Green upgrade for the solar industry: Fraunhofer spin-off PV2plus solves urgent raw material problem of the solar industry
Solar power is one of the fastest-growing renewable energy sources worldwide. But the growing demand for the critical resource silver for module production could become the bottleneck of green energy. Starting in fall 2021, the Fraunhofer spin-off project PV2plus is driving an innovation that replaces scarce and environmentally critical materials while significantly reducing manufacturing costs as part of an EXIST research transfer.
Scarce resource silver as bottleneck of future PV expansion
Most of today's common manufacturing processes for solar modules use silver contacts. Worldwide, around 10 percent of annual silver production already goes into manufacturing of contacts for solar modules. Today, silver contacts account for around one-tenth of manufacturing costs - with an increasing upward trend. Should photovoltaics be further expanded to the extent planned, a serious cost trap for solar energy is on the horizon, because cheap solar power will have to be bought with the expensive and finite resource of silver. At today's annualdemand, known silver deposits will only last for about 20 years - the solar boom, like the expansion of 5G technology and electromobility, is continuing to fuel demand and make one of its key raw materials more expensive. With regard to this critical scenario for the solar industry, the Fraunhofer spin-off project PV2plus has developed a patented solution that could not only break the dependence on expensive resources, but also improve the ecological footprint in the production of solar cells.
PV2plus silver-free solution holds out the prospect of huge cost benefits for solar cell manufacturers - while also having a positive impact on the environment.
The PV2plus team is working on a process, based on Fraunhofer technology, to substitute copper for the critical silver in the production of modules made with the pioneering high-efficiency silicon heterojunction technology. The global demand for copper for the contacts of solar cells could easily be covered by the copper already recycled in Germany today alone. Unlike the screen printing of silver pastes commonly used today, the so-called NOBLE process from PV2plus does not cause any emissions of solvents or silver particle dusts that are harmful to health and the environment due to the galvanic application of the contacts. In addition, the use of copper instead of silver in itself has a 10 to 100 times more favorable eco-balance in decisive factors. The renewed strength of photovoltaic production in Germany could also be given a new boost by the innovation from Breisgau, because the previously favorable competition from the Far East works with conventional processes and materials. For solar cell manufacturers as potential customers, the expected advantages are enormous - not least because the performance of the galvanic copper contacts is significantly higher than that of printed silver contacts.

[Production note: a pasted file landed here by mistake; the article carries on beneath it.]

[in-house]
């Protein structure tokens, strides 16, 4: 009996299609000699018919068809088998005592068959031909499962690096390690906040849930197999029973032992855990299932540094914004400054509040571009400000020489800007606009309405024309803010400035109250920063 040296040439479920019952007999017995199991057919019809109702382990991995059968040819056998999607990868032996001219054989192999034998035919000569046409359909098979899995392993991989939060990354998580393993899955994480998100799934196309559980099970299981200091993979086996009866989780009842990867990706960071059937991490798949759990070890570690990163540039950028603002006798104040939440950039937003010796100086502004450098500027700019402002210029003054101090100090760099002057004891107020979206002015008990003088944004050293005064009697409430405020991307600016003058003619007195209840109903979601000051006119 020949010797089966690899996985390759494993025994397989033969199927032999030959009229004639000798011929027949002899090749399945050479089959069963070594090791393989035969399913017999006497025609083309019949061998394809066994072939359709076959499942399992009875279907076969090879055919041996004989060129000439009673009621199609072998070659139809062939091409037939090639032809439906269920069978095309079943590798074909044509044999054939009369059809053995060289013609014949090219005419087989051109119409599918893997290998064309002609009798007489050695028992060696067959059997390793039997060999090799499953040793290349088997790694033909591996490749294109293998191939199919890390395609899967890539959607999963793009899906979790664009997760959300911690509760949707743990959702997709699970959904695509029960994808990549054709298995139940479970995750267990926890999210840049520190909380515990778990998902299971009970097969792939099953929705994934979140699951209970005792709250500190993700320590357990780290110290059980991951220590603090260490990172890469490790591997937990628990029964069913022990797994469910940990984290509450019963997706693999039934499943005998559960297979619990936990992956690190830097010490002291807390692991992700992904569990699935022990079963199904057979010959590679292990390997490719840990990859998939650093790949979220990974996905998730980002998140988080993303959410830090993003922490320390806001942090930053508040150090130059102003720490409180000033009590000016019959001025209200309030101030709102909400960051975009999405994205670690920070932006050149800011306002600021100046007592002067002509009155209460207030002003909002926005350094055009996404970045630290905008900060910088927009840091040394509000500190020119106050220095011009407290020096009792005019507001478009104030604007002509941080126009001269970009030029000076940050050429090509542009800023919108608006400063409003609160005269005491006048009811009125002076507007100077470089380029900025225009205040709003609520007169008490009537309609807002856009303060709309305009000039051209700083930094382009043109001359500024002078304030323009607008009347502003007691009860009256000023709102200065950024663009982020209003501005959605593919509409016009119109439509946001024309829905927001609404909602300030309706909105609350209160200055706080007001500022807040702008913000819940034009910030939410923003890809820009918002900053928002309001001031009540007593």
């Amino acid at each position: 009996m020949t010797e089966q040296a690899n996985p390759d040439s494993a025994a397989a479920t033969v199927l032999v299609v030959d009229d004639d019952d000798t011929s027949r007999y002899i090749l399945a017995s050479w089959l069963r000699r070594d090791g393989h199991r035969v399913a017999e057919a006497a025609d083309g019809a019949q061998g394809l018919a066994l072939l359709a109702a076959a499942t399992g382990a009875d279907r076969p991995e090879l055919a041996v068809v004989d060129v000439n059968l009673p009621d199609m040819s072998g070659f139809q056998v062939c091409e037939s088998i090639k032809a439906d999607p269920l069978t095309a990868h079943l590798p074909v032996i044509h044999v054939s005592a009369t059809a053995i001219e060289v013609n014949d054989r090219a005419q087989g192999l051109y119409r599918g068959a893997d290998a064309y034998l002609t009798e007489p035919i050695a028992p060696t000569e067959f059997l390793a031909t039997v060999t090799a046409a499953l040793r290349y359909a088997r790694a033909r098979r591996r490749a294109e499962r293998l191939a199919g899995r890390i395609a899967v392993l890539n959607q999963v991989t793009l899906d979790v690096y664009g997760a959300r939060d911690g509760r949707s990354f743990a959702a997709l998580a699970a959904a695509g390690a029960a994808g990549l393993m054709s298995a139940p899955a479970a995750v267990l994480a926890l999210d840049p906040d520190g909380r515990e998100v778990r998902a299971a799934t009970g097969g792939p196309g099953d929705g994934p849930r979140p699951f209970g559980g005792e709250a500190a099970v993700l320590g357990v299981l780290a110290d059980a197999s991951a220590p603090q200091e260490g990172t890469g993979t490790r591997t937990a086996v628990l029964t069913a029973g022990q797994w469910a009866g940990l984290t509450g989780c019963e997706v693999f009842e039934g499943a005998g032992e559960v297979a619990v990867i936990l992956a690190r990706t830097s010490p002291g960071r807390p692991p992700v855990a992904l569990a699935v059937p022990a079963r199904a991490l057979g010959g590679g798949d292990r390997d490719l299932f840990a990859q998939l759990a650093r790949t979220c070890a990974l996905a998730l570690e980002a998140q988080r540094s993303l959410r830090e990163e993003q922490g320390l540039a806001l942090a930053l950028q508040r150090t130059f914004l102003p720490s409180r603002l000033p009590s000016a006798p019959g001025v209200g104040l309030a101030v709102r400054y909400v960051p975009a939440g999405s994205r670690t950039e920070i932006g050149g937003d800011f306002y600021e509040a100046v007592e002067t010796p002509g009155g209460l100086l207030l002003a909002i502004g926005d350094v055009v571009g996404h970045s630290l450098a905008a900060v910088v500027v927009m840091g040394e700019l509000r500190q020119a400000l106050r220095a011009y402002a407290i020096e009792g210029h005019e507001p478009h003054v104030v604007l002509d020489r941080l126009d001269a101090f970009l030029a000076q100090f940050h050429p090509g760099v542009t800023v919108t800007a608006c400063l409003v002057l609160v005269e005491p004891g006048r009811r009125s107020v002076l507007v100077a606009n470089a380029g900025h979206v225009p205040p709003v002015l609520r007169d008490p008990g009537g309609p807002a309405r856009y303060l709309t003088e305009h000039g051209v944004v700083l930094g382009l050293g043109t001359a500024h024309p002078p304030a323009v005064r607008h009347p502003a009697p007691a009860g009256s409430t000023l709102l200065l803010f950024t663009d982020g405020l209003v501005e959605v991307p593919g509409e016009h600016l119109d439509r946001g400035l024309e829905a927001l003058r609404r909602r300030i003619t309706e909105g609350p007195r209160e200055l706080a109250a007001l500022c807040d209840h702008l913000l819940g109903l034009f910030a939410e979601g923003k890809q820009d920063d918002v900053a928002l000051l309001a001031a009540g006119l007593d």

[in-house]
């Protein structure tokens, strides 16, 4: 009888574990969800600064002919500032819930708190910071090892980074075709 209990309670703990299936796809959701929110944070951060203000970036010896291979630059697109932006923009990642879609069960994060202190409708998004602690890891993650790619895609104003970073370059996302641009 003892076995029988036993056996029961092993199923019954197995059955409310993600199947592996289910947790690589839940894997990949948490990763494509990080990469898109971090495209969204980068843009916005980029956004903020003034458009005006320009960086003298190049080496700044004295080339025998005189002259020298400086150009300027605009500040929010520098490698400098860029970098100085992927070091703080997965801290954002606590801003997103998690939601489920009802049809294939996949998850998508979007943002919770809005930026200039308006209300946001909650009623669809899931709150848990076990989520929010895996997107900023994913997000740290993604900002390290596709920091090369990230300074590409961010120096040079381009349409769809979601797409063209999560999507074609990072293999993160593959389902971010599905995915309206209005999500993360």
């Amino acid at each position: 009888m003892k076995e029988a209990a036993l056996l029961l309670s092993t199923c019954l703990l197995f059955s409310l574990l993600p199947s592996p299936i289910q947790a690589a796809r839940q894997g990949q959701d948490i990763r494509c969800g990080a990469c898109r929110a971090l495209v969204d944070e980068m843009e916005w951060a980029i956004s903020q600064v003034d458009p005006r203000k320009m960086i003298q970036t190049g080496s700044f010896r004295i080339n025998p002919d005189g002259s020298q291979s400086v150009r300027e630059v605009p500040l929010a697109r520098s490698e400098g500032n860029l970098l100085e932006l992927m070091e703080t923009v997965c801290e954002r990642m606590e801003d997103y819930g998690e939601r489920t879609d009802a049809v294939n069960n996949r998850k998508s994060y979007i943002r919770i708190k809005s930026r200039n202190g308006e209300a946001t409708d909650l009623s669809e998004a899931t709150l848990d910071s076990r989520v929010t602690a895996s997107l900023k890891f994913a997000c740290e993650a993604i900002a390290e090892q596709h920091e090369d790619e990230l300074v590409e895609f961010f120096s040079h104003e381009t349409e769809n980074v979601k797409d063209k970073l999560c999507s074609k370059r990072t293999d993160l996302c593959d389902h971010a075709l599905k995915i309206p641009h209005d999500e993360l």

Founders’ spirit in research - and research spirit in founding
The PV2plus team could be seen as personified proof that research and entrepreneurship can complement and promote each other almost symbiotically. Doctoral student Thibaud Hatt and long-time department head Dr. Markus Glatthaar have been working for several years with other colleagues at Fraunhofer ISE on alternatives for the critical silver contacts in photovoltaic production. Their parent institute is not only considered the largest and most renowned solar research institute in Europe, but also one of the most start-up-friendly research institutes - it has already produced several extremely successful spin-offs. Researchers at ISE work comparatively close to start-ups in a transfer-friendly organizational culture.
Dr. Leonard Tutsch, who did his PhD on innovative contact layers for SHJ solar cells, and Dr. Katharina Braig complete the PV2plus team. Dr. Markus Glatthaar has already worked with the latter on earlier start-up projects; she complements the team with external corporate know-how. Having already received several awards (insert link to Sciences4Life and BDE competition), and having been able to further develop its ideas with the support of the AHEAD program of the Fraunhofer Competence Center Entrepreneurship, the energy accelerator AXEL (LINK) and the Leistungszentrum Nachhaltigkeit Freiburg, the team now plans to further optimize its product as part of an EXIST research transfer starting in September. The aim is to be able to offer solar cell manufacturers support in implementing the NOBLE process in production and licensing the corresponding IP in the next few years. The team is supported by experienced mentors, including Professor Stefan Glunz, Professor of Photovoltaic Energy Conversion at the University of Freiburg and Dr. Christian Peter, Managing Director of Solarlab Aiko.
Information and background on the spin-offs of Fraunhofer ISE can be found here.
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